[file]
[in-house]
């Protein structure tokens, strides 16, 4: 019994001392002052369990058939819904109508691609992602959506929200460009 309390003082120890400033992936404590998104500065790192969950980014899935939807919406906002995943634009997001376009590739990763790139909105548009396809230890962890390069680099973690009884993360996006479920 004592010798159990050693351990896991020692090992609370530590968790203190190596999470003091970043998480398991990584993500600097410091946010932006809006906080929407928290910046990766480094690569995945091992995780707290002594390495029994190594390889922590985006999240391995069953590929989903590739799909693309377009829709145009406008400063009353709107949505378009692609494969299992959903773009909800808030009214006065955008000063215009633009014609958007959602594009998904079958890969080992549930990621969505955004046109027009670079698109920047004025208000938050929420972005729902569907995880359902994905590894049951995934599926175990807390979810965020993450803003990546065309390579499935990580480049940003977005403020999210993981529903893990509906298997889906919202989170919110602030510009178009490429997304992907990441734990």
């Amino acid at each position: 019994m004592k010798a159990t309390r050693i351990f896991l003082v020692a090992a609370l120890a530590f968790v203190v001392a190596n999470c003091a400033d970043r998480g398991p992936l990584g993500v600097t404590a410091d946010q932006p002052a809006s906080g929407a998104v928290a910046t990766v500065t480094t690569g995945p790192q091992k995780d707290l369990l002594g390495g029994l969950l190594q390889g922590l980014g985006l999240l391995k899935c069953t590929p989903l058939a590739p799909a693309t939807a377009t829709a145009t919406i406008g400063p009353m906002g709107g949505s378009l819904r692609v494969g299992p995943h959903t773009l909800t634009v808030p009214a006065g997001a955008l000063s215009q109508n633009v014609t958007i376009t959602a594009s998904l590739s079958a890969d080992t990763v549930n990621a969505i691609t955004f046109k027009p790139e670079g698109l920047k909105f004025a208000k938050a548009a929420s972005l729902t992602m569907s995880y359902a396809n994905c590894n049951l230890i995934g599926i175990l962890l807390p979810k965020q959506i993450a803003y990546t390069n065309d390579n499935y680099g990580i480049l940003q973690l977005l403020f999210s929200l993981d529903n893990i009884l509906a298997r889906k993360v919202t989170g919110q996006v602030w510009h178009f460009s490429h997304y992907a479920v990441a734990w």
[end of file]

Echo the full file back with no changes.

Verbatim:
[in-house]
């Protein structure tokens, strides 16, 4: 019994001392002052369990058939819904109508691609992602959506929200460009 309390003082120890400033992936404590998104500065790192969950980014899935939807919406906002995943634009997001376009590739990763790139909105548009396809230890962890390069680099973690009884993360996006479920 004592010798159990050693351990896991020692090992609370530590968790203190190596999470003091970043998480398991990584993500600097410091946010932006809006906080929407928290910046990766480094690569995945091992995780707290002594390495029994190594390889922590985006999240391995069953590929989903590739799909693309377009829709145009406008400063009353709107949505378009692609494969299992959903773009909800808030009214006065955008000063215009633009014609958007959602594009998904079958890969080992549930990621969505955004046109027009670079698109920047004025208000938050929420972005729902569907995880359902994905590894049951995934599926175990807390979810965020993450803003990546065309390579499935990580480049940003977005403020999210993981529903893990509906298997889906919202989170919110602030510009178009490429997304992907990441734990």
């Amino acid at each position: 019994m004592k010798a159990t309390r050693i351990f896991l003082v020692a090992a609370l120890a530590f968790v203190v001392a190596n999470c003091a400033d970043r998480g398991p992936l990584g993500v600097t404590a410091d946010q932006p002052a809006s906080g929407a998104v928290a910046t990766v500065t480094t690569g995945p790192q091992k995780d707290l369990l002594g390495g029994l969950l190594q390889g922590l980014g985006l999240l391995k899935c069953t590929p989903l058939a590739p799909a693309t939807a377009t829709a145009t919406i406008g400063p009353m906002g709107g949505s378009l819904r692609v494969g299992p995943h959903t773009l909800t634009v808030p009214a006065g997001a955008l000063s215009q109508n633009v014609t958007i376009t959602a594009s998904l590739s079958a890969d080992t990763v549930n990621a969505i691609t955004f046109k027009p790139e670079g698109l920047k909105f004025a208000k938050a548009a929420s972005l729902t992602m569907s995880y359902a396809n994905c590894n049951l230890i995934g599926i175990l962890l807390p979810k965020q959506i993450a803003y990546t390069n065309d390579n499935y680099g990580i480049l940003q973690l977005l403020f999210s929200l993981d529903n893990i009884l509906a298997r889906k993360v919202t989170g919110q996006v602030w510009h178009f460009s490429h997304y992907a479920v990441a734990w």